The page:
In the past two years, the Internet Archive began hosting old games and software made playable in a web browser by emulation. For many people, this was a novelty – mostly a chance to play The Oregon Trail again for a few minutes – but it also represented an enormous shift in how we can access old applications. Hosting games in-browser removes so much of the technical difficulty associated with emulation, and for too long, the ability to run historical software had otherwise remained the domain of people with the luxury of resources, familiarity, computer education to figure it out (usually able-bodied, well-off straight white men, to be blunt).
Today, the Internet Archive took another step by enabling in-browser emulation of Windows 3.1 applications. Their collection covers everything from shareware programs to full CD-ROM titles. It doesn’t work perfectly, and it stumbles over large files, but it’s a start.
This, in the words of Joe Biden, is a big fucking deal.
Windows 3.1 is commercial software by one of the world’s largest companies, which has always posed legal barriers to emulation (especially when hosted via the web). Others have attempted similar in-browser emulation for commercial operating systems, but those sites are in dubious ethical territory that their often anonymous owners probably couldn’t back up if pressed. Emulation as a service exists as a safer alternative, but by design, it requires a fast Internet connection and can only serve so many people at once.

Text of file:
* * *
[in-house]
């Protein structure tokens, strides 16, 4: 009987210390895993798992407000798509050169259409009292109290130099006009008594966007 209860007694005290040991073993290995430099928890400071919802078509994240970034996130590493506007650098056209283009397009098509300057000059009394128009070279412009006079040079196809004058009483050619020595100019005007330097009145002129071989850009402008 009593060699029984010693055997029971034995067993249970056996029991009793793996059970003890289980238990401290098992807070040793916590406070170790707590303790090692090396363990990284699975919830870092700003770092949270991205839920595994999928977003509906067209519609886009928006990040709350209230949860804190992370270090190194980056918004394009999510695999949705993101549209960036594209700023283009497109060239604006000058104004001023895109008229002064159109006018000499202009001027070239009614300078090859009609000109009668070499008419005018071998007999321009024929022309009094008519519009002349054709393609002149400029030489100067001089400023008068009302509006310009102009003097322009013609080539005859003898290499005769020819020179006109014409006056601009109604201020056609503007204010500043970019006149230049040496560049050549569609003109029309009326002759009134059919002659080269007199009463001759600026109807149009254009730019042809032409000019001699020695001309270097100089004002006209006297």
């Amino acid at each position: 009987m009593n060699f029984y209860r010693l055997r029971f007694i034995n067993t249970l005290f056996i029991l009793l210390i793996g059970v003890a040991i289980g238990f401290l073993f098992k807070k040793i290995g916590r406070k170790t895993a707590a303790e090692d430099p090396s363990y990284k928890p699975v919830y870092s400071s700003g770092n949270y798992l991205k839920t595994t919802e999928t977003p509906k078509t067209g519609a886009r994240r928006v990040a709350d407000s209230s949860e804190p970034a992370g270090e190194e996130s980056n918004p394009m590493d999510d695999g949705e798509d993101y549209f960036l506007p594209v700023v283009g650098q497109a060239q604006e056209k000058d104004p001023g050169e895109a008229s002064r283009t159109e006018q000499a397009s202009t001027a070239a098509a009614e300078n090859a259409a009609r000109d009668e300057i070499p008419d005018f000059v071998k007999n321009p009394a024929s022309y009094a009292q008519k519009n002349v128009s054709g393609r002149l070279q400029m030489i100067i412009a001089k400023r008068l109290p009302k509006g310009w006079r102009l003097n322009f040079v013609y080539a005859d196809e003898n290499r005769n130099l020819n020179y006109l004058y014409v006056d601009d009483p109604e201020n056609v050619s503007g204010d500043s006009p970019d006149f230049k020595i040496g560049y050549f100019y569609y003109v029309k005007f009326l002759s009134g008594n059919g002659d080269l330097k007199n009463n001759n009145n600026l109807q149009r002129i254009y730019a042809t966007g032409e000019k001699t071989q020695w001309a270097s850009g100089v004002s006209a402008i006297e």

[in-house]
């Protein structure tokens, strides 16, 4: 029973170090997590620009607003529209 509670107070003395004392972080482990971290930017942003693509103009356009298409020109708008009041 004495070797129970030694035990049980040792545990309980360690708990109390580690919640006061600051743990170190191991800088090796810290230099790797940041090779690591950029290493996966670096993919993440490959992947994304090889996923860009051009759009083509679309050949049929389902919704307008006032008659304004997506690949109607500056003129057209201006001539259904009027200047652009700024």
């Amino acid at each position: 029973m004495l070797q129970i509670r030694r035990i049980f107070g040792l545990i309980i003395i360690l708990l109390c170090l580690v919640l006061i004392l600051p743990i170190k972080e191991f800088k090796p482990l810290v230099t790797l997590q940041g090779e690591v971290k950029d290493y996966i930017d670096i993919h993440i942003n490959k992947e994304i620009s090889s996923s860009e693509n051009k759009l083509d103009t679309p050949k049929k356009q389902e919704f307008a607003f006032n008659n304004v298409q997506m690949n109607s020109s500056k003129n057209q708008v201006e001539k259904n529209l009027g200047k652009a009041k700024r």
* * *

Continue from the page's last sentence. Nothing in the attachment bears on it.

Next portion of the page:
This latest effort is backed by the Internet Archive, a skilled institution that’s no stranger to unknown legal waters. I’m still not completely convinced that their solution constitutes fair use, but to have that argument come from a digital archiving powerhouse makes an enormous difference. Even if Microsoft were to contest the emulated content (which seems unlikely), the Internet Archive knows how to navigate those challenges, certainly more so than sketchy game piracy sites.
Anyone can now play Windows 3.1 games and programs instantly, essentially tearing down the technical and cultural gates between the average person and an entire lost generation of software history. More importantly, those long-standing barriers have been broken by an organization that can stand up for their actions. That is extremely promising for the long term.
Classic gaming and vintage computing circles have tended to celebrate finding and running software as accomplishments in their own right. We’re finally moving past that. Now, at last, we can and must direct our energy towards actually doing something with all these games and programs – enjoying them, discussing them more substantively, finding inspiration from them, using them for historical analysis, and just treating them as something more than hard-to-attain nostalgia objects.